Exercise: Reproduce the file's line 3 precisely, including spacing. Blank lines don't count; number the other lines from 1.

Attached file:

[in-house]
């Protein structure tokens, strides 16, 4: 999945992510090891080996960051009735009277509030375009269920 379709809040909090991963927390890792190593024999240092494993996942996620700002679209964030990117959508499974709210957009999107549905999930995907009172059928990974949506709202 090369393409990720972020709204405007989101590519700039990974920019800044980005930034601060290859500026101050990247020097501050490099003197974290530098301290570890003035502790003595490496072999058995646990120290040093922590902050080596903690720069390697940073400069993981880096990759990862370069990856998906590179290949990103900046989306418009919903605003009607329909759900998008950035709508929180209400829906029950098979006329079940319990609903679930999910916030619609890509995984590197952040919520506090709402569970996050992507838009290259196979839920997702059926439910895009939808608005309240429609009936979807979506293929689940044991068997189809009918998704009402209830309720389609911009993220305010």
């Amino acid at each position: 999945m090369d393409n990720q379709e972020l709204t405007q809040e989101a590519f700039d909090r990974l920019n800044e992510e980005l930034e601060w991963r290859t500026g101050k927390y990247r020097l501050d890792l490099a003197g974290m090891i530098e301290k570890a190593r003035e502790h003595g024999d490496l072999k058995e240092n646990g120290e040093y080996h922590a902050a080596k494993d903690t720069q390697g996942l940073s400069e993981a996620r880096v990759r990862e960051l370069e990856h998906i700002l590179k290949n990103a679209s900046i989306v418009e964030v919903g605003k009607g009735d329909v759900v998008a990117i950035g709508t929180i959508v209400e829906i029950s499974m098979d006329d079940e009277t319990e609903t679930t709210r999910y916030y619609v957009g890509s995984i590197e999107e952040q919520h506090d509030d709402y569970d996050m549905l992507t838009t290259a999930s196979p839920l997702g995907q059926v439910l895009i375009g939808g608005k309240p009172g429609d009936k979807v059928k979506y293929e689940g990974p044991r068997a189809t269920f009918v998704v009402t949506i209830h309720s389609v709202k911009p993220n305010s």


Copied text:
């Amino acid at each position: 999945m090369d393409n990720q379709e972020l709204t405007q809040e989101a590519f700039d909090r990974l920019n800044e992510e980005l930034e601060w991963r290859t500026g101050k927390y990247r020097l501050d890792l490099a003197g974290m090891i530098e301290k570890a190593r003035e502790h003595g024999d490496l072999k058995e240092n646990g120290e040093y080996h922590a902050a080596k494993d903690t720069q390697g996942l940073s400069e993981a996620r880096v990759r990862e960051l370069e990856h998906i700002l590179k290949n990103a679209s900046i989306v418009e964030v919903g605003k009607g009735d329909v759900v998008a990117i950035g709508t929180i959508v209400e829906i029950s499974m098979d006329d079940e009277t319990e609903t679930t709210r999910y916030y619609v957009g890509s995984i590197e999107e952040q919520h506090d509030d709402y569970d996050m549905l992507t838009t290259a999930s196979p839920l997702g995907q059926v439910l895009i375009g939808g608005k309240p009172g429609d009936k979807v059928k979506y293929e689940g990974p044991r068997a189809t269920f009918v998704v009402t949506i209830h309720s389609v709202k911009p993220n305010s």